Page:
Of particular interest, phosphorylation of two in vitro
identified Tel1/Mec1 targets, S249 and S255 within the RD,36
was not detected despite repeated attempts. The lack of detectable phosphorylation on these two residues was probably not due to false negativity or low sensitivity from the search algorithms, since we detected phosphorylation at two other Tel1/Mec1 sites, S225 and S306, as well as modifications present in ~0.01% of the sample (as in phosphorylation of 331-KLS
IR-343, ). A lack of in vivo
phosphorylation at these residues provides an explanation for seemingly contradictory results from earlier studies. S249 and S255 are both phosphorylated by Tel1 and Mec1 in vitro
, and changing both residues to alanine confers a telomerase defective phenotype.36
Nonetheless, a cdc13-Q250A Q256A
allele is not telomerase deficient.39
Our results support the interpretation that these residues are not Tel1/Mec1 substrates in vivo
. Since these two SQ motifs are extremely conserved in Cdc13 from closely related fungi,28,39
we propose that they play a structural, rather than a signaling, role. In this model, the telomerase-null phenotype of the cdc13-S249A S255A
allele is explained by a local loss of structural integrity rather than a lack of phosphorylation. These results emphasize the importance of determining sites of modification in vivo
even when genetic data are available.
To gain information about the importance of phosphorylation of given residues, we determined if modifications were correlated with cell cycle phase () and/or WT versus telomerase deficient protein (). There were no differences between mutant and WT protein in terms of sites of phosphorylation. This finding may indicate that regulated phosphorylation occurs upstream of telomerase recruitment. Alternatively, quantitative rather than qualitative differences in phosphorylation may explain functional differences, as there were six sites that showed different levels of phosphorylation between WT and mutant Cdc13 (S314, S324, S333, S336, S347, S883). In addition, there were five residues (T308, S314, S324, S341, S708) that showed cell cycle-specific differences. In both cases, these differences could be substantial. For example, phosphorylation of S314, S324 on the peptide 311-KTS
GSK-327 was 6-fold more abundant in WT protein in the G2/M versus the G1 phase () and >4,000-fold less frequent in mutant Cdc13 (). As the abundance of S314 phosphorylation was affected both by the cdc13-2
mutation and by the cell cycle, we mutated this site to alanine or aspartate. Although S314 mutations conferred effects on telomere length, consistent with phosphorylation at this residue having a negative effect on telomerase (), the effects were subtle, similar to what has been seen previously for mutation of the Cdk1 target T308.37,38
Thus, individual phosphorylation events may act redundantly to influence telomere length, and multiple mutations may be needed for large effects. Consistent with this view, we observed that the S314A S324A double mutation resulted in longer telomeres while either mutation alone had no effect (). Our analysis provides many more candidates for residues that can be mutated singly and in combination with other mutations for effects on telomerase recruitment and telomere structure.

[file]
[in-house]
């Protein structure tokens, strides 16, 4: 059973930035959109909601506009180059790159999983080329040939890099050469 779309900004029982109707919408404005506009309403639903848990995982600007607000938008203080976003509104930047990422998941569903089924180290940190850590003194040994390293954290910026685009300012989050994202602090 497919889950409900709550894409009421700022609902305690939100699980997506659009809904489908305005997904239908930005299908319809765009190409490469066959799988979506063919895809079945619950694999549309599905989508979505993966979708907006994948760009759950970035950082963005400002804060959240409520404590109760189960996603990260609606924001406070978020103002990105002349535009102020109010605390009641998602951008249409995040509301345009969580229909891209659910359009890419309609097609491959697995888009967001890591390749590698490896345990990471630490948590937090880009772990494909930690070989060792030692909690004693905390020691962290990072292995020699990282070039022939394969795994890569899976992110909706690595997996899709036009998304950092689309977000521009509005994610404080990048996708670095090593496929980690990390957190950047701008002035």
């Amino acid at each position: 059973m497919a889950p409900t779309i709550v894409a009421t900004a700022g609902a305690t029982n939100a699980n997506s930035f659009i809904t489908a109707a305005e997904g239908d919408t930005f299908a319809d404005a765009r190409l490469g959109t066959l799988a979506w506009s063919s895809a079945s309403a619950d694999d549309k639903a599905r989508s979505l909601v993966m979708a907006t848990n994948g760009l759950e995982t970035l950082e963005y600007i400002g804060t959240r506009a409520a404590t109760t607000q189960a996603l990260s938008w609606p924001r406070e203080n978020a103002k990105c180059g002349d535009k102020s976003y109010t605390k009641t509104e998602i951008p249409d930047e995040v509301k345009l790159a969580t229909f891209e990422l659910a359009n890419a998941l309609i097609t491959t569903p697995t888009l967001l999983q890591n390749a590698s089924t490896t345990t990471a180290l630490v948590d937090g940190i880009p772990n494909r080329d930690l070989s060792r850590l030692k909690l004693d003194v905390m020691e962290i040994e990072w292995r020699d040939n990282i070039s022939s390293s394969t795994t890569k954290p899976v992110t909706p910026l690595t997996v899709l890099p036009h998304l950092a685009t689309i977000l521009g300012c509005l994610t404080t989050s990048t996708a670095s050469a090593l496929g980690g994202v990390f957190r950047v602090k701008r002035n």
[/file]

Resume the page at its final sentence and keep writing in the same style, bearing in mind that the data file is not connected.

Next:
CDK/MAPKs phosphorylate S/TP motifs and ATM/ATR kinases phosphorylate S/TQ motifs. There are seven S/TP and ten S/TQ motifs in Cdc13. Five of the seven S/TP motifs were phosphorylated in vivo
, but only two were CDK1 targets in vitro
Four of the ten S/TQ motifs can be phosphorylated by Tel1 or Mec1 in vitro
but only two (S225, S306) appeared to be phosphorylated in vivo
. Clearly, factors other than sequence specificity contribute to substrate recognition and phosphorylation in vivo
. The three S/TP motifs that are not direct CDK1 targets in vitro
but were phosphorylated in vivo
may be phosphorylated by another kinase with the same consensus motif. Indeed, the kinases responsible for most of the detected phosphorylation events (17 out of 21) could not be determined by the sequence context of the modified residue. However, a recent high-throughput study identified three kinases, Cak1, Hsl1, and Vhs1, that affect cell cycle progression and that also interact with Cdc13.54
All three are excellent candidates to explain phosphorylation of residues for which there is, as yet, no evident responsible kinase.
This study has provided a wealth of knowledge about Cdc13 phosphorylation, but there is still much to learn. Although our study identified 17 novel phosphorylation sites, the biological functions of most of these are unknown. A full understanding of their importance will likely involve analysis of multiply modified proteins to circumvent biological redundancy. By using information on the abundance of phosphorylation events as a function of the cell cycle and in vivo function, we provide a first step for a rational next stage analysis.